Becoming an airline pilot with a less than perfect record?

I have seen a few discussions on this topic already, but it is important to me to have a good understanding.

I have a less than perfect record. I have a Class C misdemeanor which is a paraphernalia charge, and while minor and not possession of drugs, it is certainly considered a drug charge.

I own accept that made a mistake, and I make no excuses. I paid my fines, and made the changes I needed to. I do not use any drugs, and I only drink a beer every once in a while, takes me a month to go through a sixer.

It has been a passion of mine forever to become an airline pilot as my dad served as a helo pilot in the Marine Corps. during and post Vietnam. The private cost to entry and stiff competition for jobs as a pilot that used to exist were always deterrents. It is different today and the shortage of qualified pilots has changed things on the competition side, but the cost has remained a barrier and even become more so after 2012.

Question is; even with all this and my willingness to train, and learn, is it still just a pipe dream to get on with an airline with a blemished past? It sucks, because I know there are tons of candidates out there taking advantage of the market, as I would like to, who have totally clean records, who didn’t make any mistakes.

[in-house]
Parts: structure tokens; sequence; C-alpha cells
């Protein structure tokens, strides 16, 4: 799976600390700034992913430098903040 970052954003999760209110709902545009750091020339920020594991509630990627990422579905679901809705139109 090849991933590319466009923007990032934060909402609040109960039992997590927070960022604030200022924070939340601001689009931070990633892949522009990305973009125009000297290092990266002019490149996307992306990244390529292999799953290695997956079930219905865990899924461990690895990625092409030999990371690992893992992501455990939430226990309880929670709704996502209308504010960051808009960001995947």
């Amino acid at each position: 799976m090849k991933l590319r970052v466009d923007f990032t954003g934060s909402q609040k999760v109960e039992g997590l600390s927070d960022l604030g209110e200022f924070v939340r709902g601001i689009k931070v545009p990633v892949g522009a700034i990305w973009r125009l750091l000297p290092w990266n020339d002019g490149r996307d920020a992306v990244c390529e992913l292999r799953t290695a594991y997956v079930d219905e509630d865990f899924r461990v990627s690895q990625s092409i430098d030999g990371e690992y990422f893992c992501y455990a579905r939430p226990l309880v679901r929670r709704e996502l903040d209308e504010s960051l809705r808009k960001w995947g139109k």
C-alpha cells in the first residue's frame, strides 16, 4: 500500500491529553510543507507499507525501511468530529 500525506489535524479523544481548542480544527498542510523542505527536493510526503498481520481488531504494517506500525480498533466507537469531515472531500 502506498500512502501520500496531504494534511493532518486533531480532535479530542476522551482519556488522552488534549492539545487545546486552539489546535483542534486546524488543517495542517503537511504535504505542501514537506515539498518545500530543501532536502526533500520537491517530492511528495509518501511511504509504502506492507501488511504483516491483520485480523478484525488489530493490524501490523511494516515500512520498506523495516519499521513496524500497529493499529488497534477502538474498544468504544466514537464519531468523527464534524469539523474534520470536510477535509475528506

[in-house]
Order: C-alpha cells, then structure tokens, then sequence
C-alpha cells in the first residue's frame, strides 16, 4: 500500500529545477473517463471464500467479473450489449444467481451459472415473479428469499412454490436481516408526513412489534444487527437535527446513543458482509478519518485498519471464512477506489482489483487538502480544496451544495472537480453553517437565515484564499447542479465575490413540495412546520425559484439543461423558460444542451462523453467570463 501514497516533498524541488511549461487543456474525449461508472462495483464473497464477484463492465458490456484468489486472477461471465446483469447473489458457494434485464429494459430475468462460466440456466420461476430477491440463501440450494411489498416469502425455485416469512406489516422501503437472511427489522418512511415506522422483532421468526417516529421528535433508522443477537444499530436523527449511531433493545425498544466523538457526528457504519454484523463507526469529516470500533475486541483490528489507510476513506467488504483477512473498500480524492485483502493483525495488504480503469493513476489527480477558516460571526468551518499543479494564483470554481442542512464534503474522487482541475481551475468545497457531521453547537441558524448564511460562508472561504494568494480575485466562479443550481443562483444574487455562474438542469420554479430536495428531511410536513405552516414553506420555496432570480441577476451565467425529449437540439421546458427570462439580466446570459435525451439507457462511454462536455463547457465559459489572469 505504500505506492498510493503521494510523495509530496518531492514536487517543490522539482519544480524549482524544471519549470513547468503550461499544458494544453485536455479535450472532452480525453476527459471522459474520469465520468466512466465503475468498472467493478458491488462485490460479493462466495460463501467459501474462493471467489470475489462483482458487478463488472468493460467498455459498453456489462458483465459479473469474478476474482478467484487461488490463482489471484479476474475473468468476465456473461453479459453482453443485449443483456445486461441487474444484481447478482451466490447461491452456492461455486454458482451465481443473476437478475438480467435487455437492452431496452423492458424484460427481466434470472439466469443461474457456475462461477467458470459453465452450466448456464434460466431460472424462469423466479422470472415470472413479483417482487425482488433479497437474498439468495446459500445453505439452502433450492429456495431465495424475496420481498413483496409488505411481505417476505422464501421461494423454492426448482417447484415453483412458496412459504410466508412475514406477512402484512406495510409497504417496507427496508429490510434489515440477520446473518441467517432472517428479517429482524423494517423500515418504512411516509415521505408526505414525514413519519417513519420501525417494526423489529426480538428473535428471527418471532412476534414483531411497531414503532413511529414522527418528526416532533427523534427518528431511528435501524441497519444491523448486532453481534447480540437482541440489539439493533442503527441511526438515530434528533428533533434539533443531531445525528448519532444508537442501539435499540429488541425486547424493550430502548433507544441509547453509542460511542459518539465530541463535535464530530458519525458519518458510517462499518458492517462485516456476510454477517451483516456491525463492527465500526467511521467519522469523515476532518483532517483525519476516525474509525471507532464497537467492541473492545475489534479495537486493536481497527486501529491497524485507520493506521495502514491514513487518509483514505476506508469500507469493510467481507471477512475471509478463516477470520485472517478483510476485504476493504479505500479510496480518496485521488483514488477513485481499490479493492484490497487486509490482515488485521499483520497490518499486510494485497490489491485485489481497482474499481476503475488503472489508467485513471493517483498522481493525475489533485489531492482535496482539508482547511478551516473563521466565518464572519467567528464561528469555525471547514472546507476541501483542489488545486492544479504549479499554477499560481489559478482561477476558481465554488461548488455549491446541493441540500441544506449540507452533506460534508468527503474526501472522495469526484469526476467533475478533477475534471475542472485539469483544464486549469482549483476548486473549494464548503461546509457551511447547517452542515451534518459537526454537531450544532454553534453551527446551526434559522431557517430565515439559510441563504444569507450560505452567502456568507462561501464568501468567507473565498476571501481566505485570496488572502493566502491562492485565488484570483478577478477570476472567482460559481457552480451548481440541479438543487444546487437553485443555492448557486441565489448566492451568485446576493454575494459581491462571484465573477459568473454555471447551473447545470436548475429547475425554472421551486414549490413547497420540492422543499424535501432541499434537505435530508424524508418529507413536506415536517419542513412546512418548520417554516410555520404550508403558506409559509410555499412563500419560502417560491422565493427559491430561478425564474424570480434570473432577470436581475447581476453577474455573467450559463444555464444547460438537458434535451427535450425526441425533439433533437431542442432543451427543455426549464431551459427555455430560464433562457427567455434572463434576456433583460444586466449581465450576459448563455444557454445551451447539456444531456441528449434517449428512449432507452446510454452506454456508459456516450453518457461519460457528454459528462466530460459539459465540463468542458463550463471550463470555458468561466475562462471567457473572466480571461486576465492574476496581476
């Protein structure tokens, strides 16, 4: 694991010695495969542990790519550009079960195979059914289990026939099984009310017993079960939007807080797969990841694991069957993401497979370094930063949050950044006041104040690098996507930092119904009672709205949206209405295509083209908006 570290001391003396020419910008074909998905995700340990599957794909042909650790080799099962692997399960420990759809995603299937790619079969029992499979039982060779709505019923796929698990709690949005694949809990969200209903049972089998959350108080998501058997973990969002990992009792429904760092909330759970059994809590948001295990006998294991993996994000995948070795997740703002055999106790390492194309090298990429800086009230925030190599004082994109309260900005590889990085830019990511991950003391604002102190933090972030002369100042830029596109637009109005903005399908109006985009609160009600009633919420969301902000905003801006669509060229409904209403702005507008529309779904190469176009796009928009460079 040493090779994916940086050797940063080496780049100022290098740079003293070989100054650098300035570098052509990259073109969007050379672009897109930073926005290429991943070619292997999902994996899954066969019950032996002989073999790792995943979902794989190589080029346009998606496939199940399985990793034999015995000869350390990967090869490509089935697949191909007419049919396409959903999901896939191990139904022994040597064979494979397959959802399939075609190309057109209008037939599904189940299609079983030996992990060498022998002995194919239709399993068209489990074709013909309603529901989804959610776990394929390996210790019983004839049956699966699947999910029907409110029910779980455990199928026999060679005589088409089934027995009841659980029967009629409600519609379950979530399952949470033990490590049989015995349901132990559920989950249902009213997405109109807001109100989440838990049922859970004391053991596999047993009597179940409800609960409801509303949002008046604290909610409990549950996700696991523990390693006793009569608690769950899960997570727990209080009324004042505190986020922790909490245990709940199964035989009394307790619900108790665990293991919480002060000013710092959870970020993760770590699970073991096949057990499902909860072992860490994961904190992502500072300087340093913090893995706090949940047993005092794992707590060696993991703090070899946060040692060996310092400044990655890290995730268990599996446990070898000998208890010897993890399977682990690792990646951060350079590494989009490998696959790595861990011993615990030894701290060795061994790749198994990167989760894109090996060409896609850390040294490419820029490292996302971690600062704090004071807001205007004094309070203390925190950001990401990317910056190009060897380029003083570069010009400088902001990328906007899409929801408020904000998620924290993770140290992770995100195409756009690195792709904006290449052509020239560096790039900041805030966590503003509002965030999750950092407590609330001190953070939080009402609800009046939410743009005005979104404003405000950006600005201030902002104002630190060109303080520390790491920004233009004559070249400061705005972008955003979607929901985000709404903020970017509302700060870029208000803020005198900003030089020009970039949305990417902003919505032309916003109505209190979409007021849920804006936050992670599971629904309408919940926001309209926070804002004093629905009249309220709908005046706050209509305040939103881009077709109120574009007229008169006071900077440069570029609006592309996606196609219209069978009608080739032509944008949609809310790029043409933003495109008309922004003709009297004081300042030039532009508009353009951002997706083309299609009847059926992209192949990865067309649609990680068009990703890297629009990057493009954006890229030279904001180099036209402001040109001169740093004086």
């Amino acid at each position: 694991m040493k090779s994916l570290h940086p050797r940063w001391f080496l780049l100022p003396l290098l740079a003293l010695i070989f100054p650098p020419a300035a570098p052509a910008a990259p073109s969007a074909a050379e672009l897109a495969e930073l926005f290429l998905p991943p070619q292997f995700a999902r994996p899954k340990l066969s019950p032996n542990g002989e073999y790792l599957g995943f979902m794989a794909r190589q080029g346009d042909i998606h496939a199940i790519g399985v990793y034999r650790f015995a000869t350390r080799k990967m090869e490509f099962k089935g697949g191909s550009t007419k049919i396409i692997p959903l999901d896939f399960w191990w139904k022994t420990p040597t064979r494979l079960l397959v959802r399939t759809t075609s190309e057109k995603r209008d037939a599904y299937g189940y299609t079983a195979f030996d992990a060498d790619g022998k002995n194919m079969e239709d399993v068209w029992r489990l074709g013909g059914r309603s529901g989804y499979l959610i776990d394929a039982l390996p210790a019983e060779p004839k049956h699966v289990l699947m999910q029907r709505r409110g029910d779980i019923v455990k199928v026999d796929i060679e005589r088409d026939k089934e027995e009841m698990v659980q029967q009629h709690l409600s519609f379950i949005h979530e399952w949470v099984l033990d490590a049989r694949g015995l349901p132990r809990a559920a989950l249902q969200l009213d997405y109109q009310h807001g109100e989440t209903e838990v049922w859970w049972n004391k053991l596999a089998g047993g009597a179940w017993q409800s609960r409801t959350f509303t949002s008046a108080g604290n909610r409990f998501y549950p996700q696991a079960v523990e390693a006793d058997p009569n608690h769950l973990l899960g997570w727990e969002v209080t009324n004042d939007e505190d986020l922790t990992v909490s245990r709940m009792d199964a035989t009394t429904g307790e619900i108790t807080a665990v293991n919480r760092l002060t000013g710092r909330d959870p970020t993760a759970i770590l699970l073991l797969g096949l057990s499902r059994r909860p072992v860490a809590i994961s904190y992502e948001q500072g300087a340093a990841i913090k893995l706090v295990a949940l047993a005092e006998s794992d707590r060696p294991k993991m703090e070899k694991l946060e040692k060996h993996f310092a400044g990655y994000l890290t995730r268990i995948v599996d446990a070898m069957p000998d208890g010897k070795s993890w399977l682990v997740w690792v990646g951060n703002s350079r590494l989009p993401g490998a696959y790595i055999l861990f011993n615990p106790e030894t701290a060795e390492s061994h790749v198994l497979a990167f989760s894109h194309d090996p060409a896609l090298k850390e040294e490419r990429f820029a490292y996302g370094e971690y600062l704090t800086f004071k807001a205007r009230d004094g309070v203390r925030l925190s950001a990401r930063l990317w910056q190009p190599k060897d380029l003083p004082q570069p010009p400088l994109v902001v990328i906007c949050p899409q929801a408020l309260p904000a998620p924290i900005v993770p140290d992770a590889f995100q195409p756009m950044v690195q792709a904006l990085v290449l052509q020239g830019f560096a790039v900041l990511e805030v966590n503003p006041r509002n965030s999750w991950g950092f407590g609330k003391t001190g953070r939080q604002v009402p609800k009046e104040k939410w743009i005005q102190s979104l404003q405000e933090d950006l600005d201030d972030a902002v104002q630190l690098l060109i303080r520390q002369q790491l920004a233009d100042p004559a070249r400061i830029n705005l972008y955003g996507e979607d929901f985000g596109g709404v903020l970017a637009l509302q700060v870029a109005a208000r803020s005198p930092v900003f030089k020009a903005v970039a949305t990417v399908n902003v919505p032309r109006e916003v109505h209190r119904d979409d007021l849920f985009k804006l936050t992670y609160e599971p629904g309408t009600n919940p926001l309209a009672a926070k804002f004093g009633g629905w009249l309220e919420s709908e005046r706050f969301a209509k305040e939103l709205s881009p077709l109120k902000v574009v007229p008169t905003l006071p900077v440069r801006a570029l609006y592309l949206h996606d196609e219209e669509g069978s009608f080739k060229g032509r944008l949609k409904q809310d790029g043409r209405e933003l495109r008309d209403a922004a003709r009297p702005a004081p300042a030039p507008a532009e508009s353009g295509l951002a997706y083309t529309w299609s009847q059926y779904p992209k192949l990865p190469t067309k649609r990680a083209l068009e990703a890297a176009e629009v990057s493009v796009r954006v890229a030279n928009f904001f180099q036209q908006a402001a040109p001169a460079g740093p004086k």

Even with the demand for pilots; would I be taking on this large financial commitment, (assuming I can quality for an FAA medical even for the same reason),with little to no chance of landing employment post accruing qualified flight time hours?

I am the one who made mistakes, and if it costs me this opportunity, that is on me. I would just like to know if there is even a chance that someone like me could get one with an airline?

Let me know your thoughts.

Thank you in advance.


This has actually become quite a common question these days. You can find a thorough write up on the subject in our FAQ section.

Short answer, which is also just my opinion, if you carry yourself the way that you write and this is your only offense you should be fine.

You don’t mention your age, but the more time that you can put between you and the event the better chance you have at convincing a hiring panel that you truly have changed for the better.


1 Like


Thank you for the reply. I’ll check out that page. I appreciate the input from an industry professional, opinion or not.

I am 35 now, could with an approved FAA Medical I could start at ATP as soon as October. The commitment does not scare me if I can actually fly.

Thank you again,



I honestly am not sure. There was a time when your record would be an automatic no for the airlines, but times have changed and you might be able to get into an airline. I would recommend calling the recruiting departments of several regional airlines and asking them directly.


Thank you for your response. I will do just that, to see if it would be worth the large investment without being able to fly.\

Thank you again,